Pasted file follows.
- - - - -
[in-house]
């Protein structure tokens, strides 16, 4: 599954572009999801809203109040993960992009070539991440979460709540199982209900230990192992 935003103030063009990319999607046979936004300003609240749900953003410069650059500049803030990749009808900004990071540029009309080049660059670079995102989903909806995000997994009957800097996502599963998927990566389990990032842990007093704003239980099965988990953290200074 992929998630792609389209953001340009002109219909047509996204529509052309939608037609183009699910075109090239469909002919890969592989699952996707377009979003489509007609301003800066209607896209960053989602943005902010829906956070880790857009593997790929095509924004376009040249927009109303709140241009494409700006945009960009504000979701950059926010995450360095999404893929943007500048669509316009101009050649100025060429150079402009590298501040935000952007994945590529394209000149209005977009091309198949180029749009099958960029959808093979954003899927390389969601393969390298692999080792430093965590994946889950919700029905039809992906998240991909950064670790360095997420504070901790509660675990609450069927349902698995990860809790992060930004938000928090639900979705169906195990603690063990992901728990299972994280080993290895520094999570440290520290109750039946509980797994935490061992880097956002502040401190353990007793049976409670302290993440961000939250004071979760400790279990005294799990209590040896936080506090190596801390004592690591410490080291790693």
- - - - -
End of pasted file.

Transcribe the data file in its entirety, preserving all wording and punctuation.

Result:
[in-house]
């Protein structure tokens, strides 16, 4: 599954572009999801809203109040993960992009070539991440979460709540199982209900230990192992 935003103030063009990319999607046979936004300003609240749900953003410069650059500049803030990749009808900004990071540029009309080049660059670079995102989903909806995000997994009957800097996502599963998927990566389990990032842990007093704003239980099965988990953290200074 992929998630792609389209953001340009002109219909047509996204529509052309939608037609183009699910075109090239469909002919890969592989699952996707377009979003489509007609301003800066209607896209960053989602943005902010829906956070880790857009593997790929095509924004376009040249927009109303709140241009494409700006945009960009504000979701950059926010995450360095999404893929943007500048669509316009101009050649100025060429150079402009590298501040935000952007994945590529394209000149209005977009091309198949180029749009099958960029959808093979954003899927390389969601393969390298692999080792430093965590994946889950919700029905039809992906998240991909950064670790360095997420504070901790509660675990609450069927349902698995990860809790992060930004938000928090639900979705169906195990603690063990992901728990299972994280080993290895520094999570440290520290109750039946509980797994935490061992880097956002502040401190353990007793049976409670302290993440961000939250004071979760400790279990005294799990209590040896936080506090190596801390004592690591410490080291790693």